The Linux Plumbers 2019 RISC-V MC will continue the trend established in 2018  to address different relevant problems in RISC-V Linux land.
The overall progress in RISC-V software ecosystem since last year has been really impressive. To continue the similar growth, RISC-V track at Plumbers will focus on finding solutions and discussing ideas that require kernel changes. This will also result in a significant increase in active developer participation in code review/patch submissions which will definitely lead to a better and more stable kernel for RISC-V.
RISC-V Platform Specification Progress, including some extensions such as power management - Palmer Dabbelt
Fixing the Linux boot process in RISC-V (RISC-V now has better support for open source boot loaders like U-Boot and coreboot compared to last year. As a result of this developers can use the same boot loaders to boot Linux on RISC-V as they do in other architectures, but there's more work to be done) - Atish Patra
RISC-V hypervisor emulation  - Alistair Francis
RISC-V hypervisor implementation - Anup Patel
NOMMU Linux for RISC-V - Damien Le Moal
More to be added based on CfP for this microconference
If you are interested in participating in this microconference and have topics to propose, please use the CfP process. More topics will be added based on CfP for this microconference.
Atish Patra (firstname.lastname@example.org) or Palmer Dabbelt (email@example.com)
The current main uses cases of RISC V center on embedded uses and small configurations. However, RISC V seems to be also a useful platform to do High Performance Computing and may be able to deliver custom solutions that can go well beyond what the traditional processor vendors can offer. There are already efforts underway to use ARM for that purpose but those approaches are constrained by...
RISC-V now has better support for open source boot loaders like U-Boot and coreboot compared to last year. As a result of this developers can use the same boot loaders to boot Linux on RISC-V as they do in other architectures, but there's more work to be done. We will discuss the current state of the boot flow and pending issues.
IOMMU is a very popluar equipment for both embed and server virtualization area. In the topic we'll focus on embed area and shared virtual address.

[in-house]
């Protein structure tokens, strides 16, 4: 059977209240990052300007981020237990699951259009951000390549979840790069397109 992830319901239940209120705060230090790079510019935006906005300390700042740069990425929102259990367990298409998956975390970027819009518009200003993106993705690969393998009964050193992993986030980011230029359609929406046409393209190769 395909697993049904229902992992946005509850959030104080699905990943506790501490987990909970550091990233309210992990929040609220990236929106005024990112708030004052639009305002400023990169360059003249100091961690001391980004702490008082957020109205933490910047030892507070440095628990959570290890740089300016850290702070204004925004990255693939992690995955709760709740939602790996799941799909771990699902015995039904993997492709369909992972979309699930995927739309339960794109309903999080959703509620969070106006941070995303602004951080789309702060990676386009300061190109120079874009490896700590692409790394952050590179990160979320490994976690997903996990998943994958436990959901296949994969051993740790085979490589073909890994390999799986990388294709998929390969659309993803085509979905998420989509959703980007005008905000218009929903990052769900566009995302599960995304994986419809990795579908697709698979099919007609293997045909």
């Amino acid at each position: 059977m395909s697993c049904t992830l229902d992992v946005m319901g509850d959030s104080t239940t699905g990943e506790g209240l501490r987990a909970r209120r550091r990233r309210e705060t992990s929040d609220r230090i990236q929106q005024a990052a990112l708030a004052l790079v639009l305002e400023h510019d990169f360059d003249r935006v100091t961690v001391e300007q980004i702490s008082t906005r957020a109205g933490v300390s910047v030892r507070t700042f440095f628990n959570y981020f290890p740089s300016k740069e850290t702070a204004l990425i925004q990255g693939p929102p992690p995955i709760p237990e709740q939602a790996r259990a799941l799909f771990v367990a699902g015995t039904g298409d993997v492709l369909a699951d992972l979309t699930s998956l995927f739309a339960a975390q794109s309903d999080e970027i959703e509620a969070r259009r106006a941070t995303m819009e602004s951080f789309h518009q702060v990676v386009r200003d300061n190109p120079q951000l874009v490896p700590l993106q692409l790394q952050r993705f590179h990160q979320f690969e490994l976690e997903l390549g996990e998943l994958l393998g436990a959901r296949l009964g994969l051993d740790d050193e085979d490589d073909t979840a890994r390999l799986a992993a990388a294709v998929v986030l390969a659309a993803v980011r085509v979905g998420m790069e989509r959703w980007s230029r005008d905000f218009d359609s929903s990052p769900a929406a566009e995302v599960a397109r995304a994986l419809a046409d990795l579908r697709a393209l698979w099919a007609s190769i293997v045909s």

Firstly, we'll talk about the value of IOMMU for the embed system and what the benefit we could get from IOMMU in our cost-down embed system.
Secondly, Guo will share the experience on the IOMMU implementation, eg: How to keep the same asid with...
RISC-V trace spec draft have defined some trace format, we'll share our implementation of linux perf trace based on the spec. How to deal with SMP perf issues, how to verify our design in qemu, demonstrate a demo of perf trace with riscv-qemu.
Lastly, let's discuss perf issues from PMU to trace, any riscv perf topic.
Compared to VM, container technology has been always argued for the security. We might need to discuss how to fit current container implementation into RISC-V arch in such a area. And RISC-V has not had any particular hardware considerations like Intel SGX and even AMD, however we can go far as we can and get some feedback to RISC-V foundation.
The RISC-V hypervisor extension is carefully designed to be compliant with both Type-1 and Type-2 hypervisors. We have ported Xvisor (Type-1) and KVM (Type-2) for RISC-V architecture. In this session, we share our experience porting these hypervisors and also discuss future work on RISC-V hypervisors.
This presentation discusses the work done to add the RISC-V Hypervisor Extension support to QEMU. This allows everyone to use QEMU as a development platform for porting Hypervisors to RISC-V. This can be seen by the recent effort to port KVM to RISC-V.
This presentation will discuss how the RISC-V Hypervisor extension works and how it is different to other common architectures Hypervisor...
The RISC-V UNIX-Class platform specification working group started in May and aims to have a first release by the end of the year. This talk will discuss where we are and where we're going.
This presentation will discuss the work ongoing to implement Linux kernel
support for RISCV hardware lacking a memory management unit (MMU). A side effect
of this work is also the ability to execute the kernel directly in M-Mode and
how this is implemented while keeping most of the architecture code unmodified.
The presentation will include examples of testing environment builds, discuss
What's it going to take to allow us to make the benefits of the RISC-V
architecture available in centralized computing systems? Are there some
things we need to be working on right now to pave the way for future
success here? How can the state of the ARM architecture help us
understand this problem?
This presentation will explore the technical decisions made in designing
a data-center scale...